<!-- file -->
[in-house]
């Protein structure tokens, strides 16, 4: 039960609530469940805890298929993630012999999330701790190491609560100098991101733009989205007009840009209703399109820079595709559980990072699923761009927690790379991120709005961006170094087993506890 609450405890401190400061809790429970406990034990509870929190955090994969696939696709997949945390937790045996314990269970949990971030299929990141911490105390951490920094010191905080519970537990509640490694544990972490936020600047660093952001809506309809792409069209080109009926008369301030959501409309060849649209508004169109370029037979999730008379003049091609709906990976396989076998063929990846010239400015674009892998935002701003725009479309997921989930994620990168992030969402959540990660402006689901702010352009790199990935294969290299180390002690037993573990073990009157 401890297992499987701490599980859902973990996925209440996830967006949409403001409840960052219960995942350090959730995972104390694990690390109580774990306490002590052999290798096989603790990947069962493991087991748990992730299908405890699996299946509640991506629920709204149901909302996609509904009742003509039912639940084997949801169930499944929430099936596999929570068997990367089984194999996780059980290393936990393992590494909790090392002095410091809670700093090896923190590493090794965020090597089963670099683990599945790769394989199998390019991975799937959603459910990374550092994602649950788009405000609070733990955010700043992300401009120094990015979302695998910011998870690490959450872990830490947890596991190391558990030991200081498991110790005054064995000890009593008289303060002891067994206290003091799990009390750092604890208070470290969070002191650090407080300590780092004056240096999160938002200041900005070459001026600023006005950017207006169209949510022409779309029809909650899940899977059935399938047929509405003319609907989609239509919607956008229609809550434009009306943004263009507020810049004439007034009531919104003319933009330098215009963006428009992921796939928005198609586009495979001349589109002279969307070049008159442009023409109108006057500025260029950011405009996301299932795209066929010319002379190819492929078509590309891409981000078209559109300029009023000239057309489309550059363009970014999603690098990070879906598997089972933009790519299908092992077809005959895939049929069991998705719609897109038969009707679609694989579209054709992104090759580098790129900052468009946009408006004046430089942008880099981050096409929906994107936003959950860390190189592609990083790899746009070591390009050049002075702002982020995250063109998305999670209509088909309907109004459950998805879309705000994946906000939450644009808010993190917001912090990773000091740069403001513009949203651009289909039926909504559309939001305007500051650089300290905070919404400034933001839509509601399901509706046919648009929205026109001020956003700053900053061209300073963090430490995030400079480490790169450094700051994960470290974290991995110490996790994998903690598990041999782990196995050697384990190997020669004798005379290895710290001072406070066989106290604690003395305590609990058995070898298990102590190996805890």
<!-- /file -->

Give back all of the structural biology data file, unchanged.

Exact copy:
[in-house]
């Protein structure tokens, strides 16, 4: 039960609530469940805890298929993630012999999330701790190491609560100098991101733009989205007009840009209703399109820079595709559980990072699923761009927690790379991120709005961006170094087993506890 609450405890401190400061809790429970406990034990509870929190955090994969696939696709997949945390937790045996314990269970949990971030299929990141911490105390951490920094010191905080519970537990509640490694544990972490936020600047660093952001809506309809792409069209080109009926008369301030959501409309060849649209508004169109370029037979999730008379003049091609709906990976396989076998063929990846010239400015674009892998935002701003725009479309997921989930994620990168992030969402959540990660402006689901702010352009790199990935294969290299180390002690037993573990073990009157 401890297992499987701490599980859902973990996925209440996830967006949409403001409840960052219960995942350090959730995972104390694990690390109580774990306490002590052999290798096989603790990947069962493991087991748990992730299908405890699996299946509640991506629920709204149901909302996609509904009742003509039912639940084997949801169930499944929430099936596999929570068997990367089984194999996780059980290393936990393992590494909790090392002095410091809670700093090896923190590493090794965020090597089963670099683990599945790769394989199998390019991975799937959603459910990374550092994602649950788009405000609070733990955010700043992300401009120094990015979302695998910011998870690490959450872990830490947890596991190391558990030991200081498991110790005054064995000890009593008289303060002891067994206290003091799990009390750092604890208070470290969070002191650090407080300590780092004056240096999160938002200041900005070459001026600023006005950017207006169209949510022409779309029809909650899940899977059935399938047929509405003319609907989609239509919607956008229609809550434009009306943004263009507020810049004439007034009531919104003319933009330098215009963006428009992921796939928005198609586009495979001349589109002279969307070049008159442009023409109108006057500025260029950011405009996301299932795209066929010319002379190819492929078509590309891409981000078209559109300029009023000239057309489309550059363009970014999603690098990070879906598997089972933009790519299908092992077809005959895939049929069991998705719609897109038969009707679609694989579209054709992104090759580098790129900052468009946009408006004046430089942008880099981050096409929906994107936003959950860390190189592609990083790899746009070591390009050049002075702002982020995250063109998305999670209509088909309907109004459950998805879309705000994946906000939450644009808010993190917001912090990773000091740069403001513009949203651009289909039926909504559309939001305007500051650089300290905070919404400034933001839509509601399901509706046919648009929205026109001020956003700053900053061209300073963090430490995030400079480490790169450094700051994960470290974290991995110490996790994998903690598990041999782990196995050697384990190997020669004798005379290895710290001072406070066989106290604690003395305590609990058995070898298990102590190996805890």